Entries in climate change (14)
A paper recently published by the Zoological Society of London in the Conservation Letters journal has shown that mammals are likely to be at greater risk of extinction as a result of the increased occurrence of extreme weather conditions.
New concerns for China’s endangered giant pandas (Ailuropoda melanoleuca) come as scientists predict a substantial damage to their main food source, bamboo, as it appears highly susceptible to climate change in new study.
In the midst of climate change doom, some hidden benefits may be arising from the warming global temperatures – offering a chance for some species on the verge of extinction to prosper. Unexpectedly, some species are taking advantage of the warmth and becoming more widespread with increasing ranges. For other species however, an increase in range could be of detrimental effect to the health of both humankind and animals alike.
Climate change – how will it affect our oceans? An international team of scientists have created an underwater laboratory in the Great Barrier Reef, Australia. This lab-in-a-box mimics extreme ocean conditions that may, one day, occur as a result of global warming.
WHY IT IS IMPORTANT TO MAINTAIN A HIGH LEVEL OF ENVIRONMENTAL SCIENCE FUNDING, DESPITE THE CURRENT ECONOMIC CLIMATE.
Humankind benefits from a multitude of resources and processes that are supplied by Earth’s natural ecosystems. These benefits can be defined as ecosystem services and include provisioning services such as food, water and fuel; regulating services such as flood and disease control; cultural services such as spiritual, recreational, and cultural benefits; and supporting services such as nutrient cycling.
Climate change is increasingly recognized as one of the most serious and widespread threats to biological diversity. Recent findings published in the journal of Biological Conservation show that by 2100, up to 900 terrestrial tropical bird species could become extinct.
Bird stories have been soaring into the nature headlines over the past week, however unfortunately the reasons behind their appearance are not so good. Attention has been drawn to the issue that many British seabird populations are coming under increasing threat due to problems such as climate change and anthropogenic waste. Alongside this, extreme global weather conditions are causing unusual migrations to take place, resulting in great opportunities for birdwatchers, but potentially causing issues for our native species.
Sea bird populations are struggling particularly in Scotland where decreases in already threatened populations are causing increased concerns. One reserve on Orkney Island has recorded a 53% decline in numbers since the last full UK seabird population census in 2000. On another Orkney reserve, populations of Guillemots have not managed to raise a single chick this year. A similar case has shown that only one pair of Kittiwakes remain in an area that was once home to 150 breeding pairs.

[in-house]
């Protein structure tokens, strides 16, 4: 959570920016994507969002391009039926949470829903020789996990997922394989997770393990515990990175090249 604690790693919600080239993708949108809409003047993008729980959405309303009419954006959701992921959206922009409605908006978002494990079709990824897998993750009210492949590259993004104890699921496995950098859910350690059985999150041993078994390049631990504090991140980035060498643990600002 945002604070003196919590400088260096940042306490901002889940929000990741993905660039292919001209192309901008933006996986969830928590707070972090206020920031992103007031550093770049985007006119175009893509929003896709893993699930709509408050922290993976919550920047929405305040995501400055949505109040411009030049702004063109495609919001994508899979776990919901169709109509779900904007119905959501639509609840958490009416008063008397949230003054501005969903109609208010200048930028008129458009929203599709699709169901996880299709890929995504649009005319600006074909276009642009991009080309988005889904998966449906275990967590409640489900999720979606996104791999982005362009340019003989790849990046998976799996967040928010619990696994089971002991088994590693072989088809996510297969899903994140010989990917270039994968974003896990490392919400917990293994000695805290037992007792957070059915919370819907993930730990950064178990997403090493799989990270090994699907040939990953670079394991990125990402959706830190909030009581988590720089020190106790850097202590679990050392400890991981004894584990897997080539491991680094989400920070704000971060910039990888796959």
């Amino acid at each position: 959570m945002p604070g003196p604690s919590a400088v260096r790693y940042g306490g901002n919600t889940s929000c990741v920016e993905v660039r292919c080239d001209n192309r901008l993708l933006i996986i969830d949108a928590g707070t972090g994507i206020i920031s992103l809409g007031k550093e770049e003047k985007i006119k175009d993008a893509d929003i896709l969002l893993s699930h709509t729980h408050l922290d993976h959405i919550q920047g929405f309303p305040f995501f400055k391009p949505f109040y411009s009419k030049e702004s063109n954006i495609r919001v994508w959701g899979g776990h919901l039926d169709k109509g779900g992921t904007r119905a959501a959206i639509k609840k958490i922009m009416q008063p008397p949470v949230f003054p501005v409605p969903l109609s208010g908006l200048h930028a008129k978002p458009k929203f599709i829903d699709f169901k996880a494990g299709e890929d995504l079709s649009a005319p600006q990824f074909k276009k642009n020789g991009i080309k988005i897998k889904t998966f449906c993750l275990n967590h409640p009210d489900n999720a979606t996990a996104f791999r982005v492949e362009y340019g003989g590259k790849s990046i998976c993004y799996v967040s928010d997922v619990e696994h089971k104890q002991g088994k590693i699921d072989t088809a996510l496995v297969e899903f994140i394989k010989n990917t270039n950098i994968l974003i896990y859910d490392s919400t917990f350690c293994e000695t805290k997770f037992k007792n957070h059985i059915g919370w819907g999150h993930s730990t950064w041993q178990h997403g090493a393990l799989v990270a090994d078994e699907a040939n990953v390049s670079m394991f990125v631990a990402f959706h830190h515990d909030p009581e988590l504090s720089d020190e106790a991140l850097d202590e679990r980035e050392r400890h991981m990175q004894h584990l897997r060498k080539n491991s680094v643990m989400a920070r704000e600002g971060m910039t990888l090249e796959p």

Reasons for these vast declines are related mainly to gale force winds that occurred in May, which particularly affected arctic turns and disrupted the nesting of many other species. The overall situation has been described as “bleak” and the RSPB is proposing another census is carried out so that trends can be properly identified and conservation methods be put in place.
Another issue facing seabirds is the increasing build-up of plastics in oceans. Off the welsh coast, 40,000 breeding pairs of gannets arrive on Grassholm Island to breed and nest. However researchers from the University of Plymouth have found that an increasing amount of birds are using synthetic materials to make their nests, which they find floating off shore. The new resources include pieces of plastic, synthetic rope, fishing line and unwanted nets.
These materials don’t biodegrade meaning that the breeding pairs that return to the same sites every year are continually accumulating the rubbish, with an estimated 18.46 tonnes of plastic now on the Island. This leads to further problems with many birds becoming caught in the nests, resulting in an annual effort trying to release trapped birds. Each year the majority of birds are successfully released, however around 65 birds die from their entanglement. It is hoped that in the future, marine reserves can be extended further out to sea to ensure that the areas the birds use for feeding and nesting materials are not affected by anthropogenic disturbances and waste.
In other, more optimistic, bird related news we have seen a close to record high number of species arriving in Britain from all over the world this year. The 442 species are set to rival the 2008 total of 445 and bird watchers are optimistic that this will happen. The influx of species is said to be because of the extreme weather conditions and hurricanes that have occurred in North America and Asia, which are being linked primarily to climate change. The strong winds have redirected migration paths towards Britain and we are now playing host to a number of exhausted species who have travelled very long journeys to get here. Other reasons for the high numbers are thought to be the melting of Arctic sea ice, also related to climate change, which are opening up new routes for migrating birds from the pacific to Britain.
The changing of bird populations and species in Britain are certainly keeping ornithologists busy and it can be hoped that conservation techniques can be developed to help stabilise our sea bird populations while being able to enjoy the exotic variety of species arriving to our shores.
By Lizy Tinsley